I draw upon John Bevere’s book quite a lot. It usually stimulates me to comment on the point the author is making. I don’t really want to reproduce the book for readers of my blog. My thinking is my interpretation may be helpful and I may offer additional understanding about the point that Pastor Bevere is trying to make.
In Chapter 11, Bevere writes about the church today, the idea that people would rather hear good news than bad, even if the good news is not what people need.
Here is the honest truth [in my opinion]. We need to be rebuked when we are doing something wrong [maybe I should change we to I]. I need to feel convicted when I sin. I need to be corrected when I behave badly. Yes, it is hard to say, but I need to be disciplined when I get “off track” [you know what I mean].
Bevere uses an illustration that drives the point home so well and I am going to borrow from it heavily. Maybe the reason it strikes me so much is that I am sixty-five and I have had so many friends lately who have suffered with cancer.
It is about a man named Steve and it goes like this: Steve has been feeling poorly and his symptoms have been so bothersome that he has gone to the doctor and has been diagnosed as having cancer. The good news is that the cancer is in its earliest stages and he can have it removed and the cancer threat will be averted. The doctor says “We can remove it with a simple procedure.”
Steve is not happy about this need for surgery so he goes for a second opinion. The second doctor loves people. He just loves treating people and making them well and part of that process is giving them good news [even though bad news is the truth, in this case]. He discerns that Steve is upset about his cancer diagnosis and the need for an operation. He decides that he will not steer Steve that way; he tells Steve not to worry. Everything is going to be fine and he declares “Steve you are going to have a long great life ahead.”
What does Steve do? He leaves the second doctor very relieved. He is thinking “what a nice doctor; I am encouraged. I don’t have to do a thing now. I am going to be all-right”. He is upset at the first doctor who told him he had to have an operation because now he knows he can skip that. Now there will be no inconvenience, no pain and no expensive operation.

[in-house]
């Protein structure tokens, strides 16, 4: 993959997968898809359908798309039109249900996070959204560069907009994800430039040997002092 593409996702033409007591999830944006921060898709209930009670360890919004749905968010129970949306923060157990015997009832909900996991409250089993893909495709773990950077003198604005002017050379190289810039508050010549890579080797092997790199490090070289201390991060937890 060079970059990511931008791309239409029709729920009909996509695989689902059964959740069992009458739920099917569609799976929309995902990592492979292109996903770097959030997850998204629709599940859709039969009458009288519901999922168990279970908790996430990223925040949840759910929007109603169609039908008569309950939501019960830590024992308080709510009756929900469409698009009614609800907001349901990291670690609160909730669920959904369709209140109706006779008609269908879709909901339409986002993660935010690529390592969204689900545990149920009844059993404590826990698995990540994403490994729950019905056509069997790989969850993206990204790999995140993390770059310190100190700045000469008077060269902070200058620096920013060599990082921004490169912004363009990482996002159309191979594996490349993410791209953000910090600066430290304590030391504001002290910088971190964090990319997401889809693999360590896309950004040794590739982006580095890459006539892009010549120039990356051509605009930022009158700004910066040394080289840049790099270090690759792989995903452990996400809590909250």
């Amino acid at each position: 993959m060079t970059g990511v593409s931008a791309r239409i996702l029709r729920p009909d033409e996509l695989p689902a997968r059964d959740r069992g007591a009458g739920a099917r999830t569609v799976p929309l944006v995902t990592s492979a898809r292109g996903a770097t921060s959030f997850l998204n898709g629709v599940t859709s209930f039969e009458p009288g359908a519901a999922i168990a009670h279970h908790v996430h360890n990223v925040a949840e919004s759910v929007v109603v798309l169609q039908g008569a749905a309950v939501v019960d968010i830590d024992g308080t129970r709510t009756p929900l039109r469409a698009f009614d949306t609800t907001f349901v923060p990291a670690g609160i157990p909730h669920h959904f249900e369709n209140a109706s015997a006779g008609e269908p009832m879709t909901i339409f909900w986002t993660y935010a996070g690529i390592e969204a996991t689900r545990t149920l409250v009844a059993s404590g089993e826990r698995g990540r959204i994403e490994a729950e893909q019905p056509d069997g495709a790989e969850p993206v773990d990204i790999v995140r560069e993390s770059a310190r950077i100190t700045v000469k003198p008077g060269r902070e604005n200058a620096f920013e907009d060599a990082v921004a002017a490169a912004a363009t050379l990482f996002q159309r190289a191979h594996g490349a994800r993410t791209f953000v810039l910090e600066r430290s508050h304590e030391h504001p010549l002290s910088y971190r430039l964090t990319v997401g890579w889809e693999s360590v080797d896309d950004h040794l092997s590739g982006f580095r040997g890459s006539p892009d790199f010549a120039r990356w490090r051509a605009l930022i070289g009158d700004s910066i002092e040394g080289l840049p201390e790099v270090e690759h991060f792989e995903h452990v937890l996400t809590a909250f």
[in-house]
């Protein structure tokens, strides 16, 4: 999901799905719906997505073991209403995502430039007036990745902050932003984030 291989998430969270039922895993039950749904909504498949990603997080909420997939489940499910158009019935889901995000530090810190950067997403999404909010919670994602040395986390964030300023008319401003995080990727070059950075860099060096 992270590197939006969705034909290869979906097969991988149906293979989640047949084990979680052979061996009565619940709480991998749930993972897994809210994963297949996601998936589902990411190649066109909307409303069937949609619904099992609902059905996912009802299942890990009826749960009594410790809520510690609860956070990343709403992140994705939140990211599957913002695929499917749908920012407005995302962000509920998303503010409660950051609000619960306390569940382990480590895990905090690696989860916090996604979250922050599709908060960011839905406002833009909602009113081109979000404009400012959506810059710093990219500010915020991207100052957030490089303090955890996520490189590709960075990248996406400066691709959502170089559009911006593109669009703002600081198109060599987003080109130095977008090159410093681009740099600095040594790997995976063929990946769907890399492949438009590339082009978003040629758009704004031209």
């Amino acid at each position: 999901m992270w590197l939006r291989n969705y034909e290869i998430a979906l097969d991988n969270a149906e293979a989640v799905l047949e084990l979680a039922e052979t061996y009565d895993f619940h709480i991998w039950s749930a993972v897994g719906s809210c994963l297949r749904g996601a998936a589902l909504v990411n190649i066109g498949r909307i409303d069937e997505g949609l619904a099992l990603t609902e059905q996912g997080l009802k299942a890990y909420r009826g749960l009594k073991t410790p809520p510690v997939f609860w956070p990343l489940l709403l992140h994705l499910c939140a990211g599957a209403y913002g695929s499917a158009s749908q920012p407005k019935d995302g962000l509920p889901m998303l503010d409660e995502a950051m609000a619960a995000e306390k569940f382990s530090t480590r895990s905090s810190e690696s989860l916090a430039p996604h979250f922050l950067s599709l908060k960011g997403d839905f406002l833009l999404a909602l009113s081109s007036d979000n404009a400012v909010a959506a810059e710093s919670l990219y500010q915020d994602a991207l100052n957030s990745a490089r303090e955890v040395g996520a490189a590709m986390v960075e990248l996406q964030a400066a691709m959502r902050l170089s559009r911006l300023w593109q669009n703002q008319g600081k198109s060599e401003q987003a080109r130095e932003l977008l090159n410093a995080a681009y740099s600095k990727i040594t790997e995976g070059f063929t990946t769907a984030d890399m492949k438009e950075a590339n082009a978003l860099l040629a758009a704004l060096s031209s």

Thanks to that second opinion Steve is not concerned…
Until two years later.
He becomes very ill and goes to the doctor. However, now things have really changed. He is weeks away from death. The first doctor tells him that and the second doctor does too. It can’t be denied. X-rays show a very aggressive tumor that both doctors confirm is malignant. The tumor has invaded many crucial organs in his body.
Their prognosis: “No treatment will help you now.”
You can see where this illustration has gone. That is why I think it is so powerful. When there is a problem, a correction needs to be made, even though it is inconvenient, painful and maybe expensive.
Maybe this is where we are in the church today. I know this is a horrible generalization but churches that are growing should examine why they are growing. Is it because the message is positive, uplifting, and encouraging 100% of the time?
I try to be a positive person as much as I can but sometimes life is not like that. There are troubles that must be dealt with and I need someone to tell me that I am headed in the wrong direction.
Let’s stop and not get too obsessive. Too many people think that if you can’t be positive then you must go negative. That’s not true. A good balance of some negatives with mostly positives is probably the reasonable approach.
Like you, I don’t want to hear bad news from my doctor. However, I would rather hear that I have a problem and it can be corrected than ignore the bad news and one day get the news “No treatment will help now.”
When it comes to my life, if I am doing wrong I would rather hear “it is time to fix this” than ignore a correction that needs to be made. Granted, change is hard but sometimes it is called for. Maybe with change, the bad news can be eventually altered to good news.
With hard work and help from our Lord and Savior…
Maybe bad news is not that bad after all.